Tuesday, January 8, 2019

Consuming, curating, and creating (or, I see what @garrytan @krynsky and @empoprises did there)

So there are three posts out there, all with the same theme. Let's start with Garry Tan's post from January 2:

My one professional resolution for the year is to actually write more. The written word is the one way we can leave something behind - it’s a signpost for others, in distilled form.

We'll get to that "distilled" part later, which involves the words edited, reduced, and great.

Tan mentions two things that are keeping him from writing more - vulnerability, and (lack of) novelty. These particular writer's blocks are not universal - some people have no problem stating unpleasant truths, and some people don't worry about saying something that may have already been said. (And yes, I'm pointing at myself, even though I know it's rude to point.) But these possible barriers may need to be addressed by writers, along with others.

Which brings us to Mark Krynsky and his post of January 3, appearing both at krynsky.com and on Medium. Krynsky mentions another possible block.

Perfectionism is something that often stops me cold. I’ll review and edit my posts ad nauseum (I even had to Google this to make sure I used it correctly as WordPress flagged it as wrong. God help me.)

I’ll often do lots of research with links and quote pulls from posts and images and embedded videos…and, and, and. In other words I do lots of things that detract from the words and take me forever to complete a post.

Remember those words distilled, edited, reduced, and great? Obviously you need to perform these activities at some level - Krynsky isn't advocating that we just start typing and hit publish after a text explosion - but the key is to strike a balance. For certain topics, timeliness is also important.

Krynsky touched upon other topics in his post, including one reason why there's a move toward self-publishing in the first place. Hint: many people started "blogging" back when Blogger and Wordpress were new, and Facebook was non-existent.

    (From here - fair use - and I won't throw stones, because it looked better than my site at the time)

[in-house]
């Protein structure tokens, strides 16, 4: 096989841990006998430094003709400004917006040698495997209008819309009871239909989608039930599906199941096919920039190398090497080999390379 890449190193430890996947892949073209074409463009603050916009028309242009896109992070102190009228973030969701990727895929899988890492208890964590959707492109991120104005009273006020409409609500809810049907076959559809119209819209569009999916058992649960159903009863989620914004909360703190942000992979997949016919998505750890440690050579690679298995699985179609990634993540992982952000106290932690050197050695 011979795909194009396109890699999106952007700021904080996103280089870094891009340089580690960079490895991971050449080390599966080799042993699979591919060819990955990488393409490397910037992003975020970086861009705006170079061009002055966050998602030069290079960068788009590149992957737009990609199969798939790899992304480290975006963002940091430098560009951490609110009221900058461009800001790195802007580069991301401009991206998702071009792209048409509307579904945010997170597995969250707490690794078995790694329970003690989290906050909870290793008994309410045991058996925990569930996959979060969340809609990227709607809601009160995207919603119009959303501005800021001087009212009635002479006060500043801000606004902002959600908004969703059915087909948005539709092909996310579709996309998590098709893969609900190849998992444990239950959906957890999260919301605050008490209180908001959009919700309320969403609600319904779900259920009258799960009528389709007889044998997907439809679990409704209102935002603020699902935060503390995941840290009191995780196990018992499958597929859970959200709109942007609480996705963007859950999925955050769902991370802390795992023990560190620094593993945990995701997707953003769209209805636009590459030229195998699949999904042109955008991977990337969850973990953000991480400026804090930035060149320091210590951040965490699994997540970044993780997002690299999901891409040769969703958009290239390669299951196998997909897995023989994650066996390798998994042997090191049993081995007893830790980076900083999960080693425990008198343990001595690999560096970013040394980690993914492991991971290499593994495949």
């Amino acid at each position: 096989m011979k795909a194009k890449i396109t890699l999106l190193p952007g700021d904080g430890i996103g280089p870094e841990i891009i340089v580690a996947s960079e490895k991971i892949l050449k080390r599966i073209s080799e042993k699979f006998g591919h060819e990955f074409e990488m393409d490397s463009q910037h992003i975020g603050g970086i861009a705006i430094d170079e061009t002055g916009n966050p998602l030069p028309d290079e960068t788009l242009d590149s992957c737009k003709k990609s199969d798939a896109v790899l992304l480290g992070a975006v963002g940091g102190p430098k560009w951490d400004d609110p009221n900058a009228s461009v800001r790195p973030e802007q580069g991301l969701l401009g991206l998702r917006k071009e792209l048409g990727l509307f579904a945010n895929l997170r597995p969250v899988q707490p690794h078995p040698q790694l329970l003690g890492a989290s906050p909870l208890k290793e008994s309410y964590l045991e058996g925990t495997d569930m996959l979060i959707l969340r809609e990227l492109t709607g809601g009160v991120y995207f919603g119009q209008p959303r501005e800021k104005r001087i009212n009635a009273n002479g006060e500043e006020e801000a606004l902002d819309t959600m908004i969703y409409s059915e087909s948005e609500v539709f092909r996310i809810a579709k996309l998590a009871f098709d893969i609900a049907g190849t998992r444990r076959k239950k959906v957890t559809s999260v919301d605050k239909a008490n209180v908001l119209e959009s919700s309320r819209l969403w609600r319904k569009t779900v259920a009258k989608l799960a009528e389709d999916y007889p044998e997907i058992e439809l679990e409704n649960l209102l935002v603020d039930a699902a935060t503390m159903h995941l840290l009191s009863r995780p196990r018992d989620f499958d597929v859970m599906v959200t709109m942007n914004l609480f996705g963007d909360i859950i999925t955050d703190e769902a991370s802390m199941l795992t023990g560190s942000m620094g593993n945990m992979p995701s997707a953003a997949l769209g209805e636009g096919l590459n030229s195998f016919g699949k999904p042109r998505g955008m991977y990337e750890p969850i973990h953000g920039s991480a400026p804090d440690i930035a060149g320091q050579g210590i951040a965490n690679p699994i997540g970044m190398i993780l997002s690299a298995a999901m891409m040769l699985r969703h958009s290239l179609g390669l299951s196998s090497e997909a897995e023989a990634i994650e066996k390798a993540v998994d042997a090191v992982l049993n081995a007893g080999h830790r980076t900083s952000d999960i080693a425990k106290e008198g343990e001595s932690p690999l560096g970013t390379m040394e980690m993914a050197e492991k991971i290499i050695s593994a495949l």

One of those people was Jason Koebler. He writes about his first steps in self-publishing, from "Jason's Site" (very 2002, yet also very forward-looking) to Xanga to LiveJournal to MySpace. And then, a few weeks before high school graduation, Koebler received his university email account, which meant one thing - HE COULD SET UP A FACEBOOK PROFILE. (Some of you will recall that Facebook was initially limited to universities.)

But what was the difference between Facebook and all of those other platforms - other than the fact that Facebook solved the monetization issue? The other difference was that it was so EASY to post to Facebook - and, as a consequence, to NOT post to MySpace or LiveJournal or Xanga or your version of "Jason's Site."

But if it's easy to post on Facebook, it's even easier to reshare on Facebook (or on other services - remember FriendFeed?). Resharing even has a newfangled word - curation. And hey, everybody's doing it.

But we all know something that's even easier than resharing/curating. And that, of course, is consuming. Sit back, relax, and let the feed entertain you.

And if you let Facebook's defaults determine how you will be entertained, you'll see things like this.

Now you may see different things, if you're not interested in Amazon and Walmart like I am. That's because Facebook solved the monetization issue by taking money from advertisers and serving up ads to make you click, and non-ad content to make you consume, all based upon algorithms and data mining.

Jason's Site was never like this.

But at least on Jason's Site, you were 100% guaranteed to see Jason's content. On Facebook, the algorithms may bury some of the feeds that interest you. For example, I can't remember when I last saw Mark Krynsky's content in my Facebook feed.

Perhaps that's why Jason Koebler is musing about the GOOD features of Jason's Site, and three people have intentionally written posts about writing more. Garry Tan, Mark Krynsky - and one other person.

(That person needs to update some of his online bios, though - he works for IDEMIA today, not MorphoTrak.)
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